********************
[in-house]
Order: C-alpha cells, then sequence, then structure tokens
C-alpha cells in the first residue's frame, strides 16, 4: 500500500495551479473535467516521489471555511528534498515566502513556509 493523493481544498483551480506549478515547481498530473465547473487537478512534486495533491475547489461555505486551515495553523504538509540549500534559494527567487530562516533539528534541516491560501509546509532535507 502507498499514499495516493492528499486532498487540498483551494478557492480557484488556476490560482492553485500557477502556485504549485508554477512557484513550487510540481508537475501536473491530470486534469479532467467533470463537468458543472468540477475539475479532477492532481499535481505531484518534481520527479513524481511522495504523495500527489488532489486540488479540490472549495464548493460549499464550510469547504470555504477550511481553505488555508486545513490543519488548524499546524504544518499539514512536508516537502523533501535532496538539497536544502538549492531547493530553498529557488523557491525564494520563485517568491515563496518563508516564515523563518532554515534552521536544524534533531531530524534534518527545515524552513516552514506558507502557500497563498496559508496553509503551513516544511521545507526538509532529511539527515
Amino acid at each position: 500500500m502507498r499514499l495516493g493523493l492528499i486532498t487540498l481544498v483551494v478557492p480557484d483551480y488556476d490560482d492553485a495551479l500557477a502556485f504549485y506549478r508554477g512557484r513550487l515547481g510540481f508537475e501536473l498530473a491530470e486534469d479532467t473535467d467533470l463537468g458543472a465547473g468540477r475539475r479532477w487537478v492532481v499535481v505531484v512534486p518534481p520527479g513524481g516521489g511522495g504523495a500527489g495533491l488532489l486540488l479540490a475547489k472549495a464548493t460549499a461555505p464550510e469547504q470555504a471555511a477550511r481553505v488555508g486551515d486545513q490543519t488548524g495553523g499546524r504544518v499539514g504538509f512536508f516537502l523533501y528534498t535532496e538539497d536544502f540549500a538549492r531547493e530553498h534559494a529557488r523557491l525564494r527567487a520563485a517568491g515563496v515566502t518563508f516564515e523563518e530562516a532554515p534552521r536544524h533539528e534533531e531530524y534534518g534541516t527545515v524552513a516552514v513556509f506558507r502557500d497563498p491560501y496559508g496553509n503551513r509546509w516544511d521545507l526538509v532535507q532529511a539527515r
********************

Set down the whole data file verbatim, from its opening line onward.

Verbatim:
[in-house]
Order: C-alpha cells, then sequence, then structure tokens
C-alpha cells in the first residue's frame, strides 16, 4: 500500500495551479473535467516521489471555511528534498515566502513556509 493523493481544498483551480506549478515547481498530473465547473487537478512534486495533491475547489461555505486551515495553523504538509540549500534559494527567487530562516533539528534541516491560501509546509532535507 502507498499514499495516493492528499486532498487540498483551494478557492480557484488556476490560482492553485500557477502556485504549485508554477512557484513550487510540481508537475501536473491530470486534469479532467467533470463537468458543472468540477475539475479532477492532481499535481505531484518534481520527479513524481511522495504523495500527489488532489486540488479540490472549495464548493460549499464550510469547504470555504477550511481553505488555508486545513490543519488548524499546524504544518499539514512536508516537502523533501535532496538539497536544502538549492531547493530553498529557488523557491525564494520563485517568491515563496518563508516564515523563518532554515534552521536544524534533531531530524534534518527545515524552513516552514506558507502557500497563498496559508496553509503551513516544511521545507526538509532529511539527515
Amino acid at each position: 500500500m502507498r499514499l495516493g493523493l492528499i486532498t487540498l481544498v483551494v478557492p480557484d483551480y488556476d490560482d492553485a495551479l500557477a502556485f504549485y506549478r508554477g512557484r513550487l515547481g510540481f508537475e501536473l498530473a491530470e486534469d479532467t473535467d467533470l463537468g458543472a465547473g468540477r475539475r479532477w487537478v492532481v499535481v505531484v512534486p518534481p520527479g513524481g516521489g511522495g504523495a500527489g495533491l488532489l486540488l479540490a475547489k472549495a464548493t460549499a461555505p464550510e469547504q470555504a471555511a477550511r481553505v488555508g486551515d486545513q490543519t488548524g495553523g499546524r504544518v499539514g504538509f512536508f516537502l523533501y528534498t535532496e538539497d536544502f540549500a538549492r531547493e530553498h534559494a529557488r523557491l525564494r527567487a520563485a517568491g515563496v515566502t518563508f516564515e523563518e530562516a532554515p534552521r536544524h533539528e534533531e531530524y534534518g534541516t527545515v524552513a516552514v513556509f506558507r502557500d497563498p491560501y496559508g496553509n503551513r509546509w516544511d521545507l526538509v532535507q532529511a539527515r